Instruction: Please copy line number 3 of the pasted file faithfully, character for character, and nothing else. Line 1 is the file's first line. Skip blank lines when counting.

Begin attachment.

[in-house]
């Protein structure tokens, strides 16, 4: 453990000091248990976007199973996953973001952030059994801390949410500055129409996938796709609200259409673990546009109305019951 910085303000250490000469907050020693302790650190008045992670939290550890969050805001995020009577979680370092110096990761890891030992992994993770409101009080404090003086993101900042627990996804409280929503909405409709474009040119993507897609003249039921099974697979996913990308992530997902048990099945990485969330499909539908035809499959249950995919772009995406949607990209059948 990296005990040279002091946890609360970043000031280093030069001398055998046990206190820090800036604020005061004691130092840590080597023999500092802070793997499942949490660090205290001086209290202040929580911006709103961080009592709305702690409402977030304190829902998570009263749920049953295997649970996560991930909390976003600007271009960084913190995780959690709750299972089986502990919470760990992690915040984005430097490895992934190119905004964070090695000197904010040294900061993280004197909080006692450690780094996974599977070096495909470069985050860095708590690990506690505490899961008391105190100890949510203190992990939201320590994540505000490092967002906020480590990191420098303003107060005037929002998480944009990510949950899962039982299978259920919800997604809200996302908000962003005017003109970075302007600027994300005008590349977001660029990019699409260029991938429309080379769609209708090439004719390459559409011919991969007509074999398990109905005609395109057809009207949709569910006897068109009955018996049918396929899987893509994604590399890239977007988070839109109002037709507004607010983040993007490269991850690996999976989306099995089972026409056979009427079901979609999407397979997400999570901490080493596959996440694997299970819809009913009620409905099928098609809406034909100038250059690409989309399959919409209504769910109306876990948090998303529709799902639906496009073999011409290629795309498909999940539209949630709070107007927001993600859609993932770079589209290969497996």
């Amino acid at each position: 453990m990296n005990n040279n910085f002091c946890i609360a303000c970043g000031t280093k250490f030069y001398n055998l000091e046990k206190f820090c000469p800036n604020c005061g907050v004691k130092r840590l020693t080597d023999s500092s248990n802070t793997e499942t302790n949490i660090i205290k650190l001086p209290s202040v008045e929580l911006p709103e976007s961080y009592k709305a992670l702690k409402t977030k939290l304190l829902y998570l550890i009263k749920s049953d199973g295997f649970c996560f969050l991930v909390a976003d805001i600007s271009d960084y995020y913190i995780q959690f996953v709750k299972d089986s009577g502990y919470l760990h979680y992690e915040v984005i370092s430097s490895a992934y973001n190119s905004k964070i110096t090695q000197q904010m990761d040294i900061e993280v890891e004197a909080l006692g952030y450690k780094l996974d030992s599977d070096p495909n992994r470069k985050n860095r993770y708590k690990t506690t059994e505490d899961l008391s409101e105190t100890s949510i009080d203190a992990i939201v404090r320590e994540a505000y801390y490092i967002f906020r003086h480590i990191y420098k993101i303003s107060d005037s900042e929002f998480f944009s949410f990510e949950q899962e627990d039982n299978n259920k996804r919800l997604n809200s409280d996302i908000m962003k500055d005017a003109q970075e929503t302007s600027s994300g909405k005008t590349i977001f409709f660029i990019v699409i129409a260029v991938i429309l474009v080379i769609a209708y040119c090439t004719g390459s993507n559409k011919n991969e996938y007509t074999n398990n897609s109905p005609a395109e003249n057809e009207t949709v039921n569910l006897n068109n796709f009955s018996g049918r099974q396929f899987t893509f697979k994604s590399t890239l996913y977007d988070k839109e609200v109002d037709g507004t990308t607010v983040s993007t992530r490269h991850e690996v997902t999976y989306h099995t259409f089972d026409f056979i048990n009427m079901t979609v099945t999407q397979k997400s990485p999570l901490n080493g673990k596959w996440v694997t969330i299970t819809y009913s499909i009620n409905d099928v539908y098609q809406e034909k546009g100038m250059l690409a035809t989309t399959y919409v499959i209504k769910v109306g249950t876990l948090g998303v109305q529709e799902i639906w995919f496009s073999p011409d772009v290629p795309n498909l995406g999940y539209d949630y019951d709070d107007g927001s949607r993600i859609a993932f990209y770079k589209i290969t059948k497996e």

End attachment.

């Amino acid at each position: 453990m990296n005990n040279n910085f002091c946890i609360a303000c970043g000031t280093k250490f030069y001398n055998l000091e046990k206190f820090c000469p800036n604020c005061g907050v004691k130092r840590l020693t080597d023999s500092s248990n802070t793997e499942t302790n949490i660090i205290k650190l001086p209290s202040v008045e929580l911006p709103e976007s961080y009592k709305a992670l702690k409402t977030k939290l304190l829902y998570l550890i009263k749920s049953d199973g295997f649970c996560f969050l991930v909390a976003d805001i600007s271009d960084y995020y913190i995780q959690f996953v709750k299972d089986s009577g502990y919470l760990h979680y992690e915040v984005i370092s430097s490895a992934y973001n190119s905004k964070i110096t090695q000197q904010m990761d040294i900061e993280v890891e004197a909080l006692g952030y450690k780094l996974d030992s599977d070096p495909n992994r470069k985050n860095r993770y708590k690990t506690t059994e505490d899961l008391s409101e105190t100890s949510i009080d203190a992990i939201v404090r320590e994540a505000y801390y490092i967002f906020r003086h480590i990191y420098k993101i303003s107060d005037s900042e929002f998480f944009s949410f990510e949950q899962e627990d039982n299978n259920k996804r919800l997604n809200s409280d996302i908000m962003k500055d005017a003109q970075e929503t302007s600027s994300g909405k005008t590349i977001f409709f660029i990019v699409i129409a260029v991938i429309l474009v080379i769609a209708y040119c090439t004719g390459s993507n559409k011919n991969e996938y007509t074999n398990n897609s109905p005609a395109e003249n057809e009207t949709v039921n569910l006897n068109n796709f009955s018996g049918r099974q396929f899987t893509f697979k994604s590399t890239l996913y977007d988070k839109e609200v109002d037709g507004t990308t607010v983040s993007t992530r490269h991850e690996v997902t999976y989306h099995t259409f089972d026409f056979i048990n009427m079901t979609v099945t999407q397979k997400s990485p999570l901490n080493g673990k596959w996440v694997t969330i299970t819809y009913s499909i009620n409905d099928v539908y098609q809406e034909k546009g100038m250059l690409a035809t989309t399959y919409v499959i209504k769910v109306g249950t876990l948090g998303v109305q529709e799902i639906w995919f496009s073999p011409d772009v290629p795309n498909l995406g999940y539209d949630y019951d709070d107007g927001s949607r993600i859609a993932f990209y770079k589209i290969t059948k497996e």